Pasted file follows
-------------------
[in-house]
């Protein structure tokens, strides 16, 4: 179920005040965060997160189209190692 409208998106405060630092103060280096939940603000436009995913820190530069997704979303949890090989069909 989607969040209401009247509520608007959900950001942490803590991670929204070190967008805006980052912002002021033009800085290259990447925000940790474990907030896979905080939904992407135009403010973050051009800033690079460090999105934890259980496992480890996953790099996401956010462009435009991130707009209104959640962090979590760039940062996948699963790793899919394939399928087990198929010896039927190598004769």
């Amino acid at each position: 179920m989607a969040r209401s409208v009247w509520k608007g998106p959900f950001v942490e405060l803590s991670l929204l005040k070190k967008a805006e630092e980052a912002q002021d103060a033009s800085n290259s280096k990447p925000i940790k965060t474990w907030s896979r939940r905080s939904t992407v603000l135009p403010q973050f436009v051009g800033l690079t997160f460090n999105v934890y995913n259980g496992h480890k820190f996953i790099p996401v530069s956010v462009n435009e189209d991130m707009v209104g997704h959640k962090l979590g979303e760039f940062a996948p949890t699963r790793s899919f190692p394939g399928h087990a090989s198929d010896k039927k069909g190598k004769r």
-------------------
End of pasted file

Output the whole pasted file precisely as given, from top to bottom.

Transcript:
[in-house]
């Protein structure tokens, strides 16, 4: 179920005040965060997160189209190692 409208998106405060630092103060280096939940603000436009995913820190530069997704979303949890090989069909 989607969040209401009247509520608007959900950001942490803590991670929204070190967008805006980052912002002021033009800085290259990447925000940790474990907030896979905080939904992407135009403010973050051009800033690079460090999105934890259980496992480890996953790099996401956010462009435009991130707009209104959640962090979590760039940062996948699963790793899919394939399928087990198929010896039927190598004769």
């Amino acid at each position: 179920m989607a969040r209401s409208v009247w509520k608007g998106p959900f950001v942490e405060l803590s991670l929204l005040k070190k967008a805006e630092e980052a912002q002021d103060a033009s800085n290259s280096k990447p925000i940790k965060t474990w907030s896979r939940r905080s939904t992407v603000l135009p403010q973050f436009v051009g800033l690079t997160f460090n999105v934890y995913n259980g496992h480890k820190f996953i790099p996401v530069s956010v462009n435009e189209d991130m707009v209104g997704h959640k962090l979590g979303e760039f940062a996948p949890t699963r790793s899919f190692p394939g399928h087990a090989s198929d010896k039927k069909g190598k004769r």